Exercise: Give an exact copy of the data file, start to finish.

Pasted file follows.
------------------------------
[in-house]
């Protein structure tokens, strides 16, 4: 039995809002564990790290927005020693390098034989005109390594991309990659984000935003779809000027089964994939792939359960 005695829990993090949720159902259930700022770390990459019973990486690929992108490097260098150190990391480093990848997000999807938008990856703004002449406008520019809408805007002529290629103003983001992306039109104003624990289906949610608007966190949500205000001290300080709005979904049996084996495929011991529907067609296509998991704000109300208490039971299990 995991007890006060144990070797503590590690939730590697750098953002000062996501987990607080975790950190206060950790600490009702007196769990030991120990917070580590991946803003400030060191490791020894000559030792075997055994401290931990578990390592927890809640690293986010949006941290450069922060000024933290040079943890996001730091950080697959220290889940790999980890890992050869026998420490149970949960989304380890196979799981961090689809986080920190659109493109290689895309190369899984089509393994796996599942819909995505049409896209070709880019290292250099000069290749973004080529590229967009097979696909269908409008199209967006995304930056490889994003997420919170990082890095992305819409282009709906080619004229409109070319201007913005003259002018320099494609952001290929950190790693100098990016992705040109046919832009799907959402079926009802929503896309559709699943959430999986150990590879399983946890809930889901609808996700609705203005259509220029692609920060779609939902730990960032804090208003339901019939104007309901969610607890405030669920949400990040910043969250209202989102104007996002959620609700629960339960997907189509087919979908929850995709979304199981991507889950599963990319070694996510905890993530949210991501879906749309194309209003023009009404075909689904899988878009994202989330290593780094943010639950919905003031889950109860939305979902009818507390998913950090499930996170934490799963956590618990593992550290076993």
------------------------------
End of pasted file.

[in-house]
């Protein structure tokens, strides 16, 4: 039995809002564990790290927005020693390098034989005109390594991309990659984000935003779809000027089964994939792939359960 005695829990993090949720159902259930700022770390990459019973990486690929992108490097260098150190990391480093990848997000999807938008990856703004002449406008520019809408805007002529290629103003983001992306039109104003624990289906949610608007966190949500205000001290300080709005979904049996084996495929011991529907067609296509998991704000109300208490039971299990 995991007890006060144990070797503590590690939730590697750098953002000062996501987990607080975790950190206060950790600490009702007196769990030991120990917070580590991946803003400030060191490791020894000559030792075997055994401290931990578990390592927890809640690293986010949006941290450069922060000024933290040079943890996001730091950080697959220290889940790999980890890992050869026998420490149970949960989304380890196979799981961090689809986080920190659109493109290689895309190369899984089509393994796996599942819909995505049409896209070709880019290292250099000069290749973004080529590229967009097979696909269908409008199209967006995304930056490889994003997420919170990082890095992305819409282009709906080619004229409109070319201007913005003259002018320099494609952001290929950190790693100098990016992705040109046919832009799907959402079926009802929503896309559709699943959430999986150990590879399983946890809930889901609808996700609705203005259509220029692609920060779609939902730990960032804090208003339901019939104007309901969610607890405030669920949400990040910043969250209202989102104007996002959620609700629960339960997907189509087919979908929850995709979304199981991507889950599963990319070694996510905890993530949210991501879906749309194309209003023009009404075909689904899988878009994202989330290593780094943010639950919905003031889950109860939305979902009818507390998913950090499930996170934490799963956590618990593992550290076993």